MP3 Quality to use

I am a bit confused with the difference between the frequency (44kHz) and the bit rate (e.g. 320 kbps) in MP3 files. I have ripped most of my CDs at the 320 kbps bit rate but I am not sure if this is necessary (even when going through my reasonable HiFi). As I am streaming wirelessly to my raspberry pi from my desktop I am thinking that I am pushing the wifi dongle harder than necessary with the higher bit rate.
Any thoughts?
My setup:
Raspberry Pi running Volumio
PCM2704 DAC connected to Mission Cyrus 2 amplifier
Edimax usb dongle streaming from Windows desktop

If you are satisfied with mp3 I suggest vbr.
But sample/bitrate >= 44/16 lossless is the better choice for good amps, speakers etc.

Audio quality is something subjective. CD quality audio is always sampled at 44.1 kHz. The mp3 (or AAC) compression works by reducing the accuracy of certain parts of sound that are considered to be beyond the hearing ability (of most people). It uses psychoacoustic models to discard or reduce sound components less audible to human hearing, and then encodes the remaining information in an efficient manner. So it’s still 44.1 kHz, but less sound information and thus requires less bandwith.

I have always noticed compression artifacts in 128 kbps mp3 and in some 160kbps MP3s. 192kbps is my choice for best quality/efficient bitrate (and small file size). I haven’t detected any noticeable difference between non compressed wav or flac, and mp3 with bit-rates higher than 192kbps. (You actually can, if you listen carefully with good quality earphones).

However, I found that the iTunes encoder produces cleaner, crisper MP3s at the same bit-rate, than Windows Media Player. The best choice is of course to use a ripper that has codec plug-ins. There is a lot of good freeware stuff out there.

Also, after some testing, I found that AAC+ is better with bit-rates under 160kbps. You don’t get the echo/ringing artifacts from high frequencies like you do with mp3.

I disagree, what you say is partially correct regarding rock-pop music if we use 320kb bit rate but expecially with classic and jazz, the quality gap is noticeable to my ears.
It is noticeable expecially with a good hifi set up.
Everyone has their own needs and tastes :slight_smile: In my hard disk there aren’t mp3.
Yes, audio quality is something subjective.I agree.

Inviato dal mio SM-N9005 utilizzando Tapatalk

Point taken. :slight_smile:
Then you have the issue with hardware. Most DACs and PC sound interfaces priced less than a couple of hundred Euros fail miserably to come close to the published specs for the chips they use. The board design matters much more than the chip. I’ve experimented with various DAC boards like the Behringer UCA202 USB and the Xmos2/DAC Sabre 9023 , but for various reasons settled with the excellent O2 Objective and ODAC combo.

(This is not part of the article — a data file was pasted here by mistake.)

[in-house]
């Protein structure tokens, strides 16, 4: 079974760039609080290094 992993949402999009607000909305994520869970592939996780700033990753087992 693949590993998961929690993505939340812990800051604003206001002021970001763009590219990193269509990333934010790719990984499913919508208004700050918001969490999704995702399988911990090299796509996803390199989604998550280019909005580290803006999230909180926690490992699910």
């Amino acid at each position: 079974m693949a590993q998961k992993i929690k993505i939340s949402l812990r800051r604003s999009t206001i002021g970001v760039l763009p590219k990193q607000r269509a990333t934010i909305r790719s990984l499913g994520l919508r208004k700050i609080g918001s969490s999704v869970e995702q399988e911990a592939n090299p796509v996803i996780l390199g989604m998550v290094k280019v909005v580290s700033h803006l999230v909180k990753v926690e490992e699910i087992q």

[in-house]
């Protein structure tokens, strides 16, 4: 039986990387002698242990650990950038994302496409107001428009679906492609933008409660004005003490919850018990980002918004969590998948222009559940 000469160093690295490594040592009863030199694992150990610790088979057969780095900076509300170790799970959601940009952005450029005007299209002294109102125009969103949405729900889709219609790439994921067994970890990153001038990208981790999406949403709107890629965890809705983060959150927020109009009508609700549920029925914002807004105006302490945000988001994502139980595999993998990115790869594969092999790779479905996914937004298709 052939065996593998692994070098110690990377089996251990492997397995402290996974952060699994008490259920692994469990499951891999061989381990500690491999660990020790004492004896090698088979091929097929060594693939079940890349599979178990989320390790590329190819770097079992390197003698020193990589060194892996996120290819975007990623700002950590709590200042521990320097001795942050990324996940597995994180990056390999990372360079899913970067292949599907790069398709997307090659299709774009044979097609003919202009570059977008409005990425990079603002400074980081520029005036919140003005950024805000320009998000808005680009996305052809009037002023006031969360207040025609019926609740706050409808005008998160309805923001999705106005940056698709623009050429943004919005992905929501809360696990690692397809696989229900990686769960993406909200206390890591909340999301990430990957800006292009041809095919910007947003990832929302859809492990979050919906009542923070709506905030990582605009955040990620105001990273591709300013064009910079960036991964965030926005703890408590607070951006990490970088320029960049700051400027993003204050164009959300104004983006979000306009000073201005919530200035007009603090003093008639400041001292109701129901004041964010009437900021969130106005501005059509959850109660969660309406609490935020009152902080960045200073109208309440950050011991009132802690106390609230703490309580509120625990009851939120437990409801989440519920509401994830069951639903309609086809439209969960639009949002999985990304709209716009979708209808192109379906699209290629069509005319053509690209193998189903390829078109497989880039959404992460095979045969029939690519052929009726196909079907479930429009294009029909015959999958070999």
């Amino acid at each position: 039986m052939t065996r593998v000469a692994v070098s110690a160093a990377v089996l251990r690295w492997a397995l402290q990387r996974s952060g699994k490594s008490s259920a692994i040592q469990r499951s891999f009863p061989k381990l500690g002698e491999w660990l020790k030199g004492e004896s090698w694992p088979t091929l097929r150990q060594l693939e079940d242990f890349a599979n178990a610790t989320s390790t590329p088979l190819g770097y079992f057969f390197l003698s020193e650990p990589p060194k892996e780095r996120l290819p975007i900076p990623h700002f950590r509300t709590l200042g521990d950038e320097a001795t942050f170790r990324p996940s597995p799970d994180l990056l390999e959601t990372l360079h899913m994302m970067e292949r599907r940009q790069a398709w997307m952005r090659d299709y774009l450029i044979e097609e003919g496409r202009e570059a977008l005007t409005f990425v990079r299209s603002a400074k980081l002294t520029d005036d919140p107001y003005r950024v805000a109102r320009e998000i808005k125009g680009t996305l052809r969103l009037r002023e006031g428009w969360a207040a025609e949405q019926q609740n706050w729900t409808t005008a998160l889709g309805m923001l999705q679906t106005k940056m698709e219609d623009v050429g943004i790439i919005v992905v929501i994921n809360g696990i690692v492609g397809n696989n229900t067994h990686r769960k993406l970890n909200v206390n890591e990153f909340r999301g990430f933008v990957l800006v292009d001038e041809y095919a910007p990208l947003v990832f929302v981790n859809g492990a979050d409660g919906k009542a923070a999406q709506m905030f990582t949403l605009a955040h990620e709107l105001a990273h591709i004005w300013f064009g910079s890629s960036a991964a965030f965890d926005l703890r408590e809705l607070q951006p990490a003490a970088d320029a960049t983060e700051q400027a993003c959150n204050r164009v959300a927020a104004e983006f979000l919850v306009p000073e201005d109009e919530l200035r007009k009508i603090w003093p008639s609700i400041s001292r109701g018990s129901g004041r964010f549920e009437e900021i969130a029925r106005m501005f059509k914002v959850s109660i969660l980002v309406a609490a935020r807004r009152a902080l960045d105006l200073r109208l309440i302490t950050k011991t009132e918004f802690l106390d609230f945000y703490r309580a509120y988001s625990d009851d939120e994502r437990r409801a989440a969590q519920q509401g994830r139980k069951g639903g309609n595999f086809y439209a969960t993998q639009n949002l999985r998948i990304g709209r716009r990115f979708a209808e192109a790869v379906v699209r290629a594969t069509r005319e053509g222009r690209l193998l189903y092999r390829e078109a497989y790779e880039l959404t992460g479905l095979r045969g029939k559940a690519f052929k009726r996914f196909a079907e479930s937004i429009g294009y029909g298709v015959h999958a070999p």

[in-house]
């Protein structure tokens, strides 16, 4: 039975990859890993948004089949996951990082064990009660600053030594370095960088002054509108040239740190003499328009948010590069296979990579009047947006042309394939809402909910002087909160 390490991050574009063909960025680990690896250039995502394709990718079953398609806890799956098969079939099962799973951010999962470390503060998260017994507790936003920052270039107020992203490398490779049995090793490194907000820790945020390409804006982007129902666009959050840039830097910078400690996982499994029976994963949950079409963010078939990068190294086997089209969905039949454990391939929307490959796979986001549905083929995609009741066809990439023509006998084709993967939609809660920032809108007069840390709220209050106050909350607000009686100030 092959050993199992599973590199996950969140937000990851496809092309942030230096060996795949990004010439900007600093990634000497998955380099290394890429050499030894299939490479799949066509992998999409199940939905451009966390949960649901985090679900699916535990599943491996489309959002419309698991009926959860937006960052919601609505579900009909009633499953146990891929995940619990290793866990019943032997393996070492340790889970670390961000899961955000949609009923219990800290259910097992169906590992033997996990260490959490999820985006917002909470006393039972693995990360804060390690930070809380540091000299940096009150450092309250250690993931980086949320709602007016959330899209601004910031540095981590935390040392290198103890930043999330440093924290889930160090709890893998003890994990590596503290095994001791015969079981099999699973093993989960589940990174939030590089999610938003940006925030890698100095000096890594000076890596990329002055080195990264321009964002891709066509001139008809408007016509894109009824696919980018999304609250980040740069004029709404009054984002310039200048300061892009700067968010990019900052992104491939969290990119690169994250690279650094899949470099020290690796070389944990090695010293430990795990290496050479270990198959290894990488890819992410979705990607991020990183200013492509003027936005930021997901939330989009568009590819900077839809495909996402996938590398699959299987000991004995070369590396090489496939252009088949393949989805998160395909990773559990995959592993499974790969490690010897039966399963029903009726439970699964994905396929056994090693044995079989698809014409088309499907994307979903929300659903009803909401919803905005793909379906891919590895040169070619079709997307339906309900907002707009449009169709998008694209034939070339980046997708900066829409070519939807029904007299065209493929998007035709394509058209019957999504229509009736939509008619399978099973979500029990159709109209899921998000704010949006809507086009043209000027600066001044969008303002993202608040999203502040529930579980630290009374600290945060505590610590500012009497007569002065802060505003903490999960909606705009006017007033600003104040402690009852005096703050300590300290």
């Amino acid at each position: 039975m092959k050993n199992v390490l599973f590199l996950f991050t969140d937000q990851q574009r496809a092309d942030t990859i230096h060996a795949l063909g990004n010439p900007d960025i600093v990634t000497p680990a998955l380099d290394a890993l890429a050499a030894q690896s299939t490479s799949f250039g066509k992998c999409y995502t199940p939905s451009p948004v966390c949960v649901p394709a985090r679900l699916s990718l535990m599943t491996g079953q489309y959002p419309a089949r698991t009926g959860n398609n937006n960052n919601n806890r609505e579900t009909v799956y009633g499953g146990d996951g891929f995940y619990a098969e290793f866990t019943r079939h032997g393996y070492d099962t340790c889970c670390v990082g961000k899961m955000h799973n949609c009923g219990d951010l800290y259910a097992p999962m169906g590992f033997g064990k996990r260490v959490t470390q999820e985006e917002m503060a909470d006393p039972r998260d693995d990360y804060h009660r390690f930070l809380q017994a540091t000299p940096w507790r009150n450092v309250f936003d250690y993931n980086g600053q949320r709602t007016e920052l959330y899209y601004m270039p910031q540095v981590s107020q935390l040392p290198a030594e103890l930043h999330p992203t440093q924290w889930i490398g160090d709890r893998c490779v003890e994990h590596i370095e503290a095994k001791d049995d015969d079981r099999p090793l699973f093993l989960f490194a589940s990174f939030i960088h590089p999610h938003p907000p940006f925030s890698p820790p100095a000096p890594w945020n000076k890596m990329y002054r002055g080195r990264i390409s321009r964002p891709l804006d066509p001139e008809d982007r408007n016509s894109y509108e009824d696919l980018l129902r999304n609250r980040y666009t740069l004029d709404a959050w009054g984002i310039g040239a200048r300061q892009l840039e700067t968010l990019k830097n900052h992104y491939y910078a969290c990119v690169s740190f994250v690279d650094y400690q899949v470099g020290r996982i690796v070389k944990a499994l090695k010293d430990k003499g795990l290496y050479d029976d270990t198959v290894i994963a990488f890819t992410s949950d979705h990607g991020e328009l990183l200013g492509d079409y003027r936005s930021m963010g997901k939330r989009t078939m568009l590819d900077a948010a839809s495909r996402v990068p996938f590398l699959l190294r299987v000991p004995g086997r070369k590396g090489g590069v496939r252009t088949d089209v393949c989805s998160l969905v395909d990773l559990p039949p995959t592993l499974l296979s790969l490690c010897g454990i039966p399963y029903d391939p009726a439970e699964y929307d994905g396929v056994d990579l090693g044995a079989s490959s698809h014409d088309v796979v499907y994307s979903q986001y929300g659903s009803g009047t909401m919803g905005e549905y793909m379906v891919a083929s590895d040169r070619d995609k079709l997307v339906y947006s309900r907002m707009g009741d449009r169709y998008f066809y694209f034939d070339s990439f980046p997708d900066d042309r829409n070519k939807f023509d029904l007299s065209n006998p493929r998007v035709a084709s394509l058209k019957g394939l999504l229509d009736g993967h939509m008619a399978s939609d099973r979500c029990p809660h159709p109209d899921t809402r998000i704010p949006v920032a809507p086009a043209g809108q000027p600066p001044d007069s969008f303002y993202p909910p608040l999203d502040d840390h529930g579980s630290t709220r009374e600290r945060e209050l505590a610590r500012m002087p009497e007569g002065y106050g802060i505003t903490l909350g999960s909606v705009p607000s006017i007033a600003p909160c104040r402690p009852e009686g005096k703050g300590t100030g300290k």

And then you have the speakers and the listening room. I use my Volumio gear in the kitchen while cooking and (usually) having a glass of wine or three. Sometimes it’s Vespro della Beata Vergine di Monteverdi on the sound system and sometimes it’s Metallica S/M, depending on the mood I’m in.

And finally the coolness. I chose vacuum tubes instead of solid state in my Volumio amp for four reasons:
They sound better (This might be slightly subjective. But it is still true.)
They glow.
They are just cooler.
They glow.

Listening experience is subjective. :wink:

For MP3:
192 kbps VBR are for most people not recognizable from the source unless very silent rooms and very good equipment is used.
256 VBR require careful choice of listeners, equipment and music genre to be recognizable (and even in that case, the difference has to be sought in comparison to the original, you cannot tell it’s “a defect”)
320 VBR is basically the best MP3 can achieve.

Better encoders use the bits in a better way and iTunes is the best or among the bests. LAME comes second.

Other codecs are available, the only you may care about is MP4.
It is more efficient at lower bitrates (<160 kbps), from 192 kbps and up is basically equivalent to MP3 (but I would still use it).

Again, iTunes is the best or among the best encoders and I would use that every time.

If you want original quality in less space, use FLAC (but it doesn’t work on iTunes), or use Apple Lossless (it should work on Volumio but I haven’t tried).

I was a supporter of OGG and other codecs as MPC but just forget about them. Even if they are still better (not sure), they are not widely supported.